PETALING JAYA: The emergency proclamation seems to have provided a hint of political stabiliity and some relief for the markets, but economists believe investors will see through the government’s rhetoric and realise that the so-called certainty is manufactured and temporary.
During his announcement on Tuesday, Prime Minister Muhyiddin Yassin had assured stakeholders that Malaysia would remain open for business during the emergency, set to last until Aug 1 or until the number of cases fall and stabilise.
“This period of emergency will give us the much needed calm and stability, as well as enable us to focus on economic recovery and regeneration,” he said.
However, Mydin Ahamed Kameel Mydin Meera, former dean of the Institute of Islamic Banking and Finance at the International Islamic University Malaysia, said that despite what the PM said, “an emergency is surely not a sign of stability” for investors.
“Investors are intelligent people, they can see through what is going on in the country,” he told FMT, adding that many will realise it has little to do with the pandemic.
Investors will already be taking a longer-term view and looking past the emergency, making assessments based on what they think will happen next, not just the present situation.
Shankaran Nambiar of the Malaysian Institute of Economic Research said that while stability was once one of Malaysia’s selling points to foreign investors, the “political incertitude” that has plagued the country of late has stripped Malaysia of this key selling point, and many will see this emergency bringing only fleeting stability.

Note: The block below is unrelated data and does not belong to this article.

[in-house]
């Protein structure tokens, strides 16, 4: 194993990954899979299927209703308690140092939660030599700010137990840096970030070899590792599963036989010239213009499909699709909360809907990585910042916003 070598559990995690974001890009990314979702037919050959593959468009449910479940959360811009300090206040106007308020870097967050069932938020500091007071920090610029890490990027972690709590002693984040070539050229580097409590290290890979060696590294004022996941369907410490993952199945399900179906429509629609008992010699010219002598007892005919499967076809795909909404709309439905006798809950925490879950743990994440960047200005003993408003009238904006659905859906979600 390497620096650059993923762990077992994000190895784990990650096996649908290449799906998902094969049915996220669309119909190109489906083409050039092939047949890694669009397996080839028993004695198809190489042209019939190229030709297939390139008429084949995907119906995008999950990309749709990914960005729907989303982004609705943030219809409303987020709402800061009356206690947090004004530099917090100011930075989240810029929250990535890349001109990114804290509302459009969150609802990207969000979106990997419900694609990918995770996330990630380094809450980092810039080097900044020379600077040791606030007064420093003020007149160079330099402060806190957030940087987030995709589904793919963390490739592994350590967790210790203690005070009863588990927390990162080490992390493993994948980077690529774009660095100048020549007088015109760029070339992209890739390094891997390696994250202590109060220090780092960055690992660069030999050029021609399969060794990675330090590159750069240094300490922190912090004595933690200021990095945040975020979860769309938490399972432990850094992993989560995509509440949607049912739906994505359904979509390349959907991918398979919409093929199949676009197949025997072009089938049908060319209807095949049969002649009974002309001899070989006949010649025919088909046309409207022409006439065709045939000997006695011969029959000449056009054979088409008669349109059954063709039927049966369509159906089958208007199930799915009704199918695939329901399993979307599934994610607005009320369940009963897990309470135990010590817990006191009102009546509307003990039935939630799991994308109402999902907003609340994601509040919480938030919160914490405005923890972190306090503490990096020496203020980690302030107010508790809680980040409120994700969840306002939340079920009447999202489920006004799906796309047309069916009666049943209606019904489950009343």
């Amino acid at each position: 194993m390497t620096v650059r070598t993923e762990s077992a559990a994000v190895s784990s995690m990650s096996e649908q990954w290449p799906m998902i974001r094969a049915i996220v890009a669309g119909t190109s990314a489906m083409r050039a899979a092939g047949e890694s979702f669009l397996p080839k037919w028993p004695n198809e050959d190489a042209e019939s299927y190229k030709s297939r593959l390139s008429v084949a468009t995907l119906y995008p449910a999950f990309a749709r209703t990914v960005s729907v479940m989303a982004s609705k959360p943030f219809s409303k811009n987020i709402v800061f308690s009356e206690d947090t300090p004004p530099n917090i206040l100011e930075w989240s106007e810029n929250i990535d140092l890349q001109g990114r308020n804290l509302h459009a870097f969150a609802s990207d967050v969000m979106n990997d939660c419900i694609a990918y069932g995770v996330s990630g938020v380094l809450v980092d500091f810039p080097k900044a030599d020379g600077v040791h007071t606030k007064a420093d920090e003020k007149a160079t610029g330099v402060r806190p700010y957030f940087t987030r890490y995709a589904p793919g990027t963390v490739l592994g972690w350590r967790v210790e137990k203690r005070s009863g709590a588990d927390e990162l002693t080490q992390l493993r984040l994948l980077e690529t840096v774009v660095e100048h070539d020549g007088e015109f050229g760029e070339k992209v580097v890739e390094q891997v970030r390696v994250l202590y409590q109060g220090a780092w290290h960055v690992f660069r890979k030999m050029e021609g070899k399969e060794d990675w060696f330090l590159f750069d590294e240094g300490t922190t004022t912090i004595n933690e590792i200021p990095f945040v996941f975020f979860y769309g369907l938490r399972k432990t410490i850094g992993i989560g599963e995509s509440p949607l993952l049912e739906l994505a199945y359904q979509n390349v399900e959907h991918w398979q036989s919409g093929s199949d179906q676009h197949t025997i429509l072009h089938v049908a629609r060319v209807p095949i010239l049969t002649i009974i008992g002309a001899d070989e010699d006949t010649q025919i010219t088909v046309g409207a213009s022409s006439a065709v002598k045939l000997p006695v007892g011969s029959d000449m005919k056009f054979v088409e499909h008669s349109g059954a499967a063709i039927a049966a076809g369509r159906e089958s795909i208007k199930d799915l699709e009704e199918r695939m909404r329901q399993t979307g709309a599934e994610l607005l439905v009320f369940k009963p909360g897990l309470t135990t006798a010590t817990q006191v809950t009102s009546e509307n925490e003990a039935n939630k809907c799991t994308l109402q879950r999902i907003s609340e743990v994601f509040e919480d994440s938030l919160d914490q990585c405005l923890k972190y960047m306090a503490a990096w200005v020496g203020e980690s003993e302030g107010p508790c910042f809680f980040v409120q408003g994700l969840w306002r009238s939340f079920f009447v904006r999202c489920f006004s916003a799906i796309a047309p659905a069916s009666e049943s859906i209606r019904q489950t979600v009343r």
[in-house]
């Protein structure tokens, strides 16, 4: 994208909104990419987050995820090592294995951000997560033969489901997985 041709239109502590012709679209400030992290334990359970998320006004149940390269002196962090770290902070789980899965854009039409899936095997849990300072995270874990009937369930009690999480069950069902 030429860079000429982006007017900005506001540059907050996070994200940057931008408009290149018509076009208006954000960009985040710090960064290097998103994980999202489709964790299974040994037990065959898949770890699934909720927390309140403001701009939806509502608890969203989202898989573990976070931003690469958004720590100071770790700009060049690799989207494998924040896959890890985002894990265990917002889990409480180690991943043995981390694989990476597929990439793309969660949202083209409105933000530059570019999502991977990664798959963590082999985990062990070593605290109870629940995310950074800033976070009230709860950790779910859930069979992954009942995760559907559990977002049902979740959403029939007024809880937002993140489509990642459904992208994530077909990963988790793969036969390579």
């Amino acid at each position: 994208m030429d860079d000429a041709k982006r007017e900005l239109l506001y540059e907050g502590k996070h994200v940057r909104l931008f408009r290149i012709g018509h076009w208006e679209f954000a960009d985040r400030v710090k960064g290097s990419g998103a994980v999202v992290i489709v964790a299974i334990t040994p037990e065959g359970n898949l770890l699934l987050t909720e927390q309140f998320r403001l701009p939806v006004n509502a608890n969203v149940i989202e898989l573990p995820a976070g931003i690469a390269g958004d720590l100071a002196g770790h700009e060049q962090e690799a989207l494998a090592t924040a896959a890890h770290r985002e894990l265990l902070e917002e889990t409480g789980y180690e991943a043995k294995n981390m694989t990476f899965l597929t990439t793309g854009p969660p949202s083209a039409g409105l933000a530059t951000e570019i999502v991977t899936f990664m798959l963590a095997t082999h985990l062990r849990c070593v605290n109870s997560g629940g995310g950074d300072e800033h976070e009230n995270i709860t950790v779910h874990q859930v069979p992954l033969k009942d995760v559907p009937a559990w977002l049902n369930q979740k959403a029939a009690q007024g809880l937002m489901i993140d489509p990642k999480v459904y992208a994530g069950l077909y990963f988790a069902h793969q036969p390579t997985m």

“The current emergency may stave off the problem of instability for the moment, but for how long?” he asked, saying that it was clear over the last few weeks that Muhyiddin’s majority – if he even has one any more – is increasingly tenuous .
“Even after GE15, whenever it is held, it is not clear if we will have one party with a clear and solid majority as was the case with Barisan Nasional.”
“Who knows, for the next decade we may not have the certainty of political continuity,” he said.
Academy of Sciences Malaysia fellow Madeline Berma said that even if some investors buy into the stability brought by the emergency, there are still many negative effects that could cancel out any benefits of the proclamation.
“The emergency itself will lessen any appetite of multinational companies (MNC) to invest. Combined with other factors such as weaknesses of SMEs and other domestic private investors, and the increasing competition for foreign investment from regional economies, we will see a downward trend in the amount and quality of investment into Malaysia.
“Some foreign investors view the proclamation as an undemocratic move, and that can distort the market and lead to a higher cost of doing business,” she said.